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Section 12J, are you really getting it?

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We have recently taken our newly launched Section 12J property fund to the investment market. I’m a property specialist, with a bit of an asset management background, so the 12J structure really appealed to me when it first caught my interest. What I’m finding is that many people we are chatting to about the tax incentive really don’t fully understand its structure and workings. If it sounds too good to be true, it probably is, right? Wrong!

The glaring misconception is that 12J merely delays tax and investors get ‘nailed in the end’ with Capital Gains Tax (CGT), but this is not the case at all.

Based on an annual income of R2.5m, let’s break it down as an example.

Patricia earns R2.5 million per year and therefore falls in the 45% tax bracket; according to the tax table, R982 000 is the total tax due by her to SARS. Let’s say she invests R1million into Flyt Hospitality Section 12J fund. This R1m is treated as an ‘expense’ or tax-deduction, so her next tax return would look very different.

R2.5m income earned, less the R1million deduction, leaves Patricia with a balance of R1.5million taxable income, equating to a tax obligation of R532 000 and a tax saving of R450 000! Better yet, if she is a salary earner and pays PAYE, then her employer would have already paid the full R982 000 to SARS and in this case, she would be due a refund from SARS of R450 000, thanks to her investment in a Section 12J fund. For self-employed individuals or companies who are subject to provisional tax, the R1million invested means they avoid paying the R450 000 and only need to pay tax of R532 000, as opposed to R982 000.

 

 

Okay, so that’s all good and well and any smart investor would grab this incentive in a heartbeat, but the confusion comes about when an investor is looking to cash in.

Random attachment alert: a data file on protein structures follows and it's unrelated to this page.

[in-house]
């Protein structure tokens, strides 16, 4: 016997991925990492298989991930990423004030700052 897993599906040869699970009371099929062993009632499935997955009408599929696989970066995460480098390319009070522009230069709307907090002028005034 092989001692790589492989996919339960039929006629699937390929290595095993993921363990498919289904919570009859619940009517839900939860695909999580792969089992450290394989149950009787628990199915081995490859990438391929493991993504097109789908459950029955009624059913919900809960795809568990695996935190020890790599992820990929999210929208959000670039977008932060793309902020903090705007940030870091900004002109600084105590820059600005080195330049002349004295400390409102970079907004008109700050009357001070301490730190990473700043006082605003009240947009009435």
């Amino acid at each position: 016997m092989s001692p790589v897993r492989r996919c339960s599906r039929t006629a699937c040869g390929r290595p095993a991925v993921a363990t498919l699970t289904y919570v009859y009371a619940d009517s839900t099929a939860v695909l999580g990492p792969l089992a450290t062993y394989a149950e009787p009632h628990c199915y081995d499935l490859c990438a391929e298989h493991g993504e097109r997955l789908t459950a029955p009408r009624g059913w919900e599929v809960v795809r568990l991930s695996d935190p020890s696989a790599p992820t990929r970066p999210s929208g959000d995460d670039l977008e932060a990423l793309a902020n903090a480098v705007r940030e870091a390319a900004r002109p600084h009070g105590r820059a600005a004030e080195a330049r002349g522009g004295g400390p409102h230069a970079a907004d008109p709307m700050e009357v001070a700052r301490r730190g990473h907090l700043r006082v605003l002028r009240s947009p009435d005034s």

An investment into The Flyt Hospitality fund is locked for 5 years, so let’s say (without considering any return on the invested amount) Patricia sells her shares in the fund after 5 years for the same value (R1million). Yes, that R1million is subject to Capital Gains Tax which is calculated at 40% of the gain. So 40% of R1million is R400 000 and Patricia would be required to pay her 45% tax due to SARS of R180 000.

The bottom line?

Of her R1million Patricia pays R180 000 tax five years down the line, rather than R450 000 upfront. The number cruncher in me calculates that as a R270 000 saving and a 60% reduction on her tax bill.

What is also important to remember is that not only have you reduced your tax burden, but you have delayed it too, by a minimum of five years. If you opt to stay in the investment fund after the five-year period (you don’t HAVE to sell), you have avoided paying that tax until such time as you do sell. In the meantime, you enjoy the full benefits (capital growth and dividends) of the full investment amount. If you don’t sell your shares in the fund, you never pay the tax. Investors in the Flyt Hospitality fund who opt to stay in the fund, retain their investments at full value and receive dividends for as long as they remain invested in the fund.

I would even go as far as to break the Section 12J investment into three major opportunities:

  1. 12J converts income tax into capital gains tax (resulting in a 60% reduction of tax)
  2. 12J delays this reduced tax obligation by at least 5 years (during which time you enjoy the benefits of having the full amount invested for your account)
  3. You can stay as long as you want! Remaining in the fund means you keep your investment, you don’t pay the CGT and you earn dividends based on the gross (pre-tax) amount

 

Need any more convincing?

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